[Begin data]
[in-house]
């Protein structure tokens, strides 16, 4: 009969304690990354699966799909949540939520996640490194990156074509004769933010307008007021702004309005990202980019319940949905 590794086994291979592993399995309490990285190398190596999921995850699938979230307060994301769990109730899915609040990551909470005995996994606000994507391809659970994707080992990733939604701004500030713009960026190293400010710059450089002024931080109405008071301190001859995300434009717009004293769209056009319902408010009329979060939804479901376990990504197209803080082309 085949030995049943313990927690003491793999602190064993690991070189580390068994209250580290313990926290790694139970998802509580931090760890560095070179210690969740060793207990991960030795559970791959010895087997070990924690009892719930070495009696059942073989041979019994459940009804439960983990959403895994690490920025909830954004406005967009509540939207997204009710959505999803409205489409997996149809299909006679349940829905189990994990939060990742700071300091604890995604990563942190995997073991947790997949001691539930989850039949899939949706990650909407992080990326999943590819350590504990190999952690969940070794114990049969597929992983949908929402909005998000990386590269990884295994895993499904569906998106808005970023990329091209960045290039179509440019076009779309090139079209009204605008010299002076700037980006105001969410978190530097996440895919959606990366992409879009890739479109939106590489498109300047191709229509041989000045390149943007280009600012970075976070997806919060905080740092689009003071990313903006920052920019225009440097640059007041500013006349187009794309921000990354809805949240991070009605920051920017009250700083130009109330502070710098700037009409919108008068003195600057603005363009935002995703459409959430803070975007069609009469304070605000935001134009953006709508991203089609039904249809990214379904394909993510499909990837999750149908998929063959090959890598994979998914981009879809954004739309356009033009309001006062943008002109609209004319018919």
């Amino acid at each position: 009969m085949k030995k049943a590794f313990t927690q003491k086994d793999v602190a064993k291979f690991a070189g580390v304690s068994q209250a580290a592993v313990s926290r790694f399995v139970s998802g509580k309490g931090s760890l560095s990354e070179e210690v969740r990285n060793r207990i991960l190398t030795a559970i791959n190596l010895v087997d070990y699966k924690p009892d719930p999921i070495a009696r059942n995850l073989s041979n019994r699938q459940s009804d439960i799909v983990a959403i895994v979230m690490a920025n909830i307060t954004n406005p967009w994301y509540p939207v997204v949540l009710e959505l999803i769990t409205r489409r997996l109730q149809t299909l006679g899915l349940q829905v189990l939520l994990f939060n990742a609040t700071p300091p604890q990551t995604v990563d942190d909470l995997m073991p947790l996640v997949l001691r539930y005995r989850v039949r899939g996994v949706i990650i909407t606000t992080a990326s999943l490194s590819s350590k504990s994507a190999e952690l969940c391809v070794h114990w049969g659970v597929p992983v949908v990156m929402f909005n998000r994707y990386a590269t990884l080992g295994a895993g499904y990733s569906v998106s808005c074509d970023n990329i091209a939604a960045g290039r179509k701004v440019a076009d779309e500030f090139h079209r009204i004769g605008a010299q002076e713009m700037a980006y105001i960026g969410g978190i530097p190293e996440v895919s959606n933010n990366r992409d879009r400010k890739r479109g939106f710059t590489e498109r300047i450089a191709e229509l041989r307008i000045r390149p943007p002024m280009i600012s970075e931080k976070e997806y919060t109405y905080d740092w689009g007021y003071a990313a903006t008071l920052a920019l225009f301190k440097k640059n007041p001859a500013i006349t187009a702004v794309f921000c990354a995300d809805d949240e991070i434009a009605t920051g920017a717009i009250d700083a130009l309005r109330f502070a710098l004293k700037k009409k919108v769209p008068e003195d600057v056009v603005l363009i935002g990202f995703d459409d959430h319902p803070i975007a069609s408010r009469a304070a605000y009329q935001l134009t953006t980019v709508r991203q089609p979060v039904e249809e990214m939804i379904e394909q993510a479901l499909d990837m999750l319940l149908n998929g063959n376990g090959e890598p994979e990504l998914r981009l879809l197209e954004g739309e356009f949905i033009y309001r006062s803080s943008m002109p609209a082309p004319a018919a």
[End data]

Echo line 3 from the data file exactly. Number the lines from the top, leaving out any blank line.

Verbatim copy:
């Amino acid at each position: 009969m085949k030995k049943a590794f313990t927690q003491k086994d793999v602190a064993k291979f690991a070189g580390v304690s068994q209250a580290a592993v313990s926290r790694f399995v139970s998802g509580k309490g931090s760890l560095s990354e070179e210690v969740r990285n060793r207990i991960l190398t030795a559970i791959n190596l010895v087997d070990y699966k924690p009892d719930p999921i070495a009696r059942n995850l073989s041979n019994r699938q459940s009804d439960i799909v983990a959403i895994v979230m690490a920025n909830i307060t954004n406005p967009w994301y509540p939207v997204v949540l009710e959505l999803i769990t409205r489409r997996l109730q149809t299909l006679g899915l349940q829905v189990l939520l994990f939060n990742a609040t700071p300091p604890q990551t995604v990563d942190d909470l995997m073991p947790l996640v997949l001691r539930y005995r989850v039949r899939g996994v949706i990650i909407t606000t992080a990326s999943l490194s590819s350590k504990s994507a190999e952690l969940c391809v070794h114990w049969g659970v597929p992983v949908v990156m929402f909005n998000r994707y990386a590269t990884l080992g295994a895993g499904y990733s569906v998106s808005c074509d970023n990329i091209a939604a960045g290039r179509k701004v440019a076009d779309e500030f090139h079209r009204i004769g605008a010299q002076e713009m700037a980006y105001i960026g969410g978190i530097p190293e996440v895919s959606n933010n990366r992409d879009r400010k890739r479109g939106f710059t590489e498109r300047i450089a191709e229509l041989r307008i000045r390149p943007p002024m280009i600012s970075e931080k976070e997806y919060t109405y905080d740092w689009g007021y003071a990313a903006t008071l920052a920019l225009f301190k440097k640059n007041p001859a500013i006349t187009a702004v794309f921000c990354a995300d809805d949240e991070i434009a009605t920051g920017a717009i009250d700083a130009l309005r109330f502070a710098l004293k700037k009409k919108v769209p008068e003195d600057v056009v603005l363009i935002g990202f995703d459409d959430h319902p803070i975007a069609s408010r009469a304070a605000y009329q935001l134009t953006t980019v709508r991203q089609p979060v039904e249809e990214m939804i379904e394909q993510a479901l499909d990837m999750l319940l149908n998929g063959n376990g090959e890598p994979e990504l998914r981009l879809l197209e954004g739309e356009f949905i033009y309001r006062s803080s943008m002109p609209a082309p004319a018919a």